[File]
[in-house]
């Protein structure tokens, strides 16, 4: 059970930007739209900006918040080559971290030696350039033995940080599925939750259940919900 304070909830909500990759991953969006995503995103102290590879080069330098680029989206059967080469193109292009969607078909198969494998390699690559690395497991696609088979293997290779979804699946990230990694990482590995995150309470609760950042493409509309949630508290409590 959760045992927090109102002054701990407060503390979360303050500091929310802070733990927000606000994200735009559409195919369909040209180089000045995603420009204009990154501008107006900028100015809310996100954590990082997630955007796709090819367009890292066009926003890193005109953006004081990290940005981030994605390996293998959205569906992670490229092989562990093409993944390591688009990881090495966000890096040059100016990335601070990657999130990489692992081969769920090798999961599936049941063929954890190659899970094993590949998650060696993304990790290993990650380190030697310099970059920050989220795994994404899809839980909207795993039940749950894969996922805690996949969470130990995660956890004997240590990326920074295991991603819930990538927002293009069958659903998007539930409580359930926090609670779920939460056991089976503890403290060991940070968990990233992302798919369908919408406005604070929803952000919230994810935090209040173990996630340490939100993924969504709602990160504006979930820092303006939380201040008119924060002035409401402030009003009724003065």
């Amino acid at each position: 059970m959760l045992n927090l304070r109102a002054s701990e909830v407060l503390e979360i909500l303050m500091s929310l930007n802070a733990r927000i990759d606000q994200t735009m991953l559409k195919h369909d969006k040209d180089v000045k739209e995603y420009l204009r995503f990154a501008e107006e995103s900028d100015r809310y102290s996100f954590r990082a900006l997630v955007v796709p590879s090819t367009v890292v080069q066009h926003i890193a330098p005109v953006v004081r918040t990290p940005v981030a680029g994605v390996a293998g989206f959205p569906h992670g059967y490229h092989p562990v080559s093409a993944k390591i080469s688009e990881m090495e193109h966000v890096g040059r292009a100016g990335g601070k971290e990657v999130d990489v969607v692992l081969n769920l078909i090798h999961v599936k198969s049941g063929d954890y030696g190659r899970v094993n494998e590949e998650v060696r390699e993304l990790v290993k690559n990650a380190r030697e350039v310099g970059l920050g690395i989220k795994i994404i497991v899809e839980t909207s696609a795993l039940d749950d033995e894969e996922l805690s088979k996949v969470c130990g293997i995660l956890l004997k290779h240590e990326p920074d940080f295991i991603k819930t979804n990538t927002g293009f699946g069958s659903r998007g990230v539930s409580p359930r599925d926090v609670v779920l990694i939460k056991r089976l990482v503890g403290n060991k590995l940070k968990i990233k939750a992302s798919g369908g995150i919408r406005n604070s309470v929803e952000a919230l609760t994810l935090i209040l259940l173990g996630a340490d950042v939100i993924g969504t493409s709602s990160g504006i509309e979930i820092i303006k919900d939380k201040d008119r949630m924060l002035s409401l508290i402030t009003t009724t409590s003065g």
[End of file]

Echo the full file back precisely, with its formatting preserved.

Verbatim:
[in-house]
């Protein structure tokens, strides 16, 4: 059970930007739209900006918040080559971290030696350039033995940080599925939750259940919900 304070909830909500990759991953969006995503995103102290590879080069330098680029989206059967080469193109292009969607078909198969494998390699690559690395497991696609088979293997290779979804699946990230990694990482590995995150309470609760950042493409509309949630508290409590 959760045992927090109102002054701990407060503390979360303050500091929310802070733990927000606000994200735009559409195919369909040209180089000045995603420009204009990154501008107006900028100015809310996100954590990082997630955007796709090819367009890292066009926003890193005109953006004081990290940005981030994605390996293998959205569906992670490229092989562990093409993944390591688009990881090495966000890096040059100016990335601070990657999130990489692992081969769920090798999961599936049941063929954890190659899970094993590949998650060696993304990790290993990650380190030697310099970059920050989220795994994404899809839980909207795993039940749950894969996922805690996949969470130990995660956890004997240590990326920074295991991603819930990538927002293009069958659903998007539930409580359930926090609670779920939460056991089976503890403290060991940070968990990233992302798919369908919408406005604070929803952000919230994810935090209040173990996630340490939100993924969504709602990160504006979930820092303006939380201040008119924060002035409401402030009003009724003065």
């Amino acid at each position: 059970m959760l045992n927090l304070r109102a002054s701990e909830v407060l503390e979360i909500l303050m500091s929310l930007n802070a733990r927000i990759d606000q994200t735009m991953l559409k195919h369909d969006k040209d180089v000045k739209e995603y420009l204009r995503f990154a501008e107006e995103s900028d100015r809310y102290s996100f954590r990082a900006l997630v955007v796709p590879s090819t367009v890292v080069q066009h926003i890193a330098p005109v953006v004081r918040t990290p940005v981030a680029g994605v390996a293998g989206f959205p569906h992670g059967y490229h092989p562990v080559s093409a993944k390591i080469s688009e990881m090495e193109h966000v890096g040059r292009a100016g990335g601070k971290e990657v999130d990489v969607v692992l081969n769920l078909i090798h999961v599936k198969s049941g063929d954890y030696g190659r899970v094993n494998e590949e998650v060696r390699e993304l990790v290993k690559n990650a380190r030697e350039v310099g970059l920050g690395i989220k795994i994404i497991v899809e839980t909207s696609a795993l039940d749950d033995e894969e996922l805690s088979k996949v969470c130990g293997i995660l956890l004997k290779h240590e990326p920074d940080f295991i991603k819930t979804n990538t927002g293009f699946g069958s659903r998007g990230v539930s409580p359930r599925d926090v609670v779920l990694i939460k056991r089976l990482v503890g403290n060991k590995l940070k968990i990233k939750a992302s798919g369908g995150i919408r406005n604070s309470v929803e952000a919230l609760t994810l935090i209040l259940l173990g996630a340490d950042v939100i993924g969504t493409s709602s990160g504006i509309e979930i820092i303006k919900d939380k201040d008119r949630m924060l002035s409401l508290i402030t009003t009724t409590s003065g």